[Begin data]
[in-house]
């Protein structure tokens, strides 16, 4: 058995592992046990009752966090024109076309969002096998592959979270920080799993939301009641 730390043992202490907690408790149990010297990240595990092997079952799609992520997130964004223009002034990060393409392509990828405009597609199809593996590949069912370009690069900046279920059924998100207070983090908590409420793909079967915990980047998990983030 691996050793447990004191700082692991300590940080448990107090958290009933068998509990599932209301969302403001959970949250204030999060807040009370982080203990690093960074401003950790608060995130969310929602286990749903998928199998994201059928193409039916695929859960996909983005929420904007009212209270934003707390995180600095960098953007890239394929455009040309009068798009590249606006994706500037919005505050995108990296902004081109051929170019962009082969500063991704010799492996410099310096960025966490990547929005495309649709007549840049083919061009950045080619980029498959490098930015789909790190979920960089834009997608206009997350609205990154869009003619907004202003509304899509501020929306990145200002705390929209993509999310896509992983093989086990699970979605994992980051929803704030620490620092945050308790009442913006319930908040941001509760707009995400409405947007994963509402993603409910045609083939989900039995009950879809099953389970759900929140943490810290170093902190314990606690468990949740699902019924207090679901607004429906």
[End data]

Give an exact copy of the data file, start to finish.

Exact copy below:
[in-house]
């Protein structure tokens, strides 16, 4: 058995592992046990009752966090024109076309969002096998592959979270920080799993939301009641 730390043992202490907690408790149990010297990240595990092997079952799609992520997130964004223009002034990060393409392509990828405009597609199809593996590949069912370009690069900046279920059924998100207070983090908590409420793909079967915990980047998990983030 691996050793447990004191700082692991300590940080448990107090958290009933068998509990599932209301969302403001959970949250204030999060807040009370982080203990690093960074401003950790608060995130969310929602286990749903998928199998994201059928193409039916695929859960996909983005929420904007009212209270934003707390995180600095960098953007890239394929455009040309009068798009590249606006994706500037919005505050995108990296902004081109051929170019962009082969500063991704010799492996410099310096960025966490990547929005495309649709007549840049083919061009950045080619980029498959490098930015789909790190979920960089834009997608206009997350609205990154869009003619907004202003509304899509501020929306990145200002705390929209993509999310896509992983093989086990699970979605994992980051929803704030620490620092945050308790009442913006319930908040941001509760707009995400409405947007994963509402993603409910045609083939989900039995009950879809099953389970759900929140943490810290170093902190314990606690468990949740699902019924207090679901607004429906």